Former Bella Vista Homes director sued for $1m
A failed building company director argued he only had to pay $50,000 of the $1 million he personally guaranteed, but a High Court judge said his arguments were “grasping at any passing straw”.
Bella Vista Homes, operated by director Danny Cancian, went into liquidation in November 2017 leaving houses in Tauranga unfinished.
Later, the 21 homes were deemed to be dangerous or affected by dangerous buildings resulting in the development being evacuated and homeowners locked out of their homes.
Cancian owed Carters more than one million when his company went into liquidation but he argued he only signed a personal guarantee for $50,000, despite completing an application for $800,000 worth of credit.
Cancian argued in the High Court at Tauranga his contract was misrepresented by a sales representative of Carters about his amount of personal liability and Carters extended his credit limit without his knowledge.
Justice Ed Wylie wrote in a judgement of the trial that Cancian’s evidence was “self-serving” and “made little commercial sense” for Carters to extend a credit of $800,000, while only having a guarantee for $50,000.
Wylie drew on documents showing Cancian had signed a Deed of Guarantee and Indemnity stating if Bella Vista did not pay its account when due, Cancian would immediately on demand pay the relevant amount to Carters.
He rejected Cancian’s evidence, on which he said, “I was given a clear impression that Mr Cancian was making up matters as he went along."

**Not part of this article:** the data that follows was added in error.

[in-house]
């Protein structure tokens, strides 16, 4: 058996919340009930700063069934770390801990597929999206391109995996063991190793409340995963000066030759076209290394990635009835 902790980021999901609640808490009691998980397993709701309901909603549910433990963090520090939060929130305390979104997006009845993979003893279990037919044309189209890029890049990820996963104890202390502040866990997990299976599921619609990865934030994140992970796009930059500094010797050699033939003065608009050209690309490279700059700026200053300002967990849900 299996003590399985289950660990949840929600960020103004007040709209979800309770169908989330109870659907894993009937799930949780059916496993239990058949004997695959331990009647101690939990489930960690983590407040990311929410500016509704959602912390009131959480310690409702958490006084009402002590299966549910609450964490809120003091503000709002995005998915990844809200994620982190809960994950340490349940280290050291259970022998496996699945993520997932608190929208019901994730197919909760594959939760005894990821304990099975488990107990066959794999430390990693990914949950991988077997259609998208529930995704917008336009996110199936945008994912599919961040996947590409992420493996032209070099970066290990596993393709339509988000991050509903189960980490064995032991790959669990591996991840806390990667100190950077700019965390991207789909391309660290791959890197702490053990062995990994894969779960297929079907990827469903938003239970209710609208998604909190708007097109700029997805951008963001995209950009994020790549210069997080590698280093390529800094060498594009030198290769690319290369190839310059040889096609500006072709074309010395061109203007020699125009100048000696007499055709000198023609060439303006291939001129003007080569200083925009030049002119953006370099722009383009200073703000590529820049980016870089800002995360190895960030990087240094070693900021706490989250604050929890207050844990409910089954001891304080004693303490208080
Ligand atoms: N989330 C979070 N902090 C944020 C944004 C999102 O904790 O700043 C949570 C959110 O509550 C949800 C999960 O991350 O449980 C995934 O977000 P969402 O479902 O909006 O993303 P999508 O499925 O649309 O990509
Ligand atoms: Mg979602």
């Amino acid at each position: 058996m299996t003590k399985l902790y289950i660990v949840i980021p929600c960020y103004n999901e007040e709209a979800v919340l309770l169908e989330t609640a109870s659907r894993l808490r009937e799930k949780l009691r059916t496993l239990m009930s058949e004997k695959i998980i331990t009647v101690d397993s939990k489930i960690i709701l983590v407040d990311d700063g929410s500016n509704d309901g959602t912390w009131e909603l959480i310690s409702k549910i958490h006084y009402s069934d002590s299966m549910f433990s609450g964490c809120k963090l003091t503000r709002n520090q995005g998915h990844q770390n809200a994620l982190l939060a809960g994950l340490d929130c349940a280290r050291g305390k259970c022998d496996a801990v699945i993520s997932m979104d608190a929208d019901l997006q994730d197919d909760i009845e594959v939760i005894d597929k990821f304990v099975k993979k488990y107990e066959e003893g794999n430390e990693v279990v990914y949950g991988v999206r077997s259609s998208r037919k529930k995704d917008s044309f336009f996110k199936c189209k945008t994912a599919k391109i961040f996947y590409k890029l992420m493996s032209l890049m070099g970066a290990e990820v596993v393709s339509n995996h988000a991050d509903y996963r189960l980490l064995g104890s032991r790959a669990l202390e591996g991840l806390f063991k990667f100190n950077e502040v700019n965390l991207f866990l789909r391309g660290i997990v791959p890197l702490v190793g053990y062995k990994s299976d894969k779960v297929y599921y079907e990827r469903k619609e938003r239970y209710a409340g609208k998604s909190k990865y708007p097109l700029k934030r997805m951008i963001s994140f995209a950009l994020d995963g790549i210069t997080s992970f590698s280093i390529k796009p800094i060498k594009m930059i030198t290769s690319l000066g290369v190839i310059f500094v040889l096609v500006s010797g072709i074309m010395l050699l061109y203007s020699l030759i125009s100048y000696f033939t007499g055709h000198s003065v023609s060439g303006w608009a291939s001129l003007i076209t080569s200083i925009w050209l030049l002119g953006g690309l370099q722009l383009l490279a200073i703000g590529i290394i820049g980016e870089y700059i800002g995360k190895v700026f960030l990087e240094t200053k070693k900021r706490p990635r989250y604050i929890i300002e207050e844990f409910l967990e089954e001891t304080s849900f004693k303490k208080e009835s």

“It struck me Mr Cancian was grasping at any passing straw in an endeavour to back up his argument.
“I gained the impression that he was seeking to attribute the blame for Bella Vista’s ultimate collapse on other persons/entities, and to distance himself from any responsibility for what occurred.”
Wylie ruled in favour of Carters and ordered Cancian to pay $1,078,668 to Carters with an interest rate of 1.5 per cent per month, calculated daily, on the amount owing.
Carters is also entitled to recover costs from Cancian including its legal costs.
In other court proceedings earlier in 2020, Cancian and others faced a total of 28 charges under the Building Act 2004 for work on the subdivision.
The majority of the charges related to block foundation walls that were not constructed in accordance with consent plans.
An internal review of Tauranga City Council's building inspection team over the failure of Bella Vista revealed "negligent and inexcusable" conduct.
The Bella Vista Homes saga cost Tauranga ratepayers $14.2 million to buy out with the mix of cleared land and existing homes later sold to a local developer.
New owner, Classic Group director Peter Cooney, says they will build 13 new homes and remediate 5 existing homes as part of the development.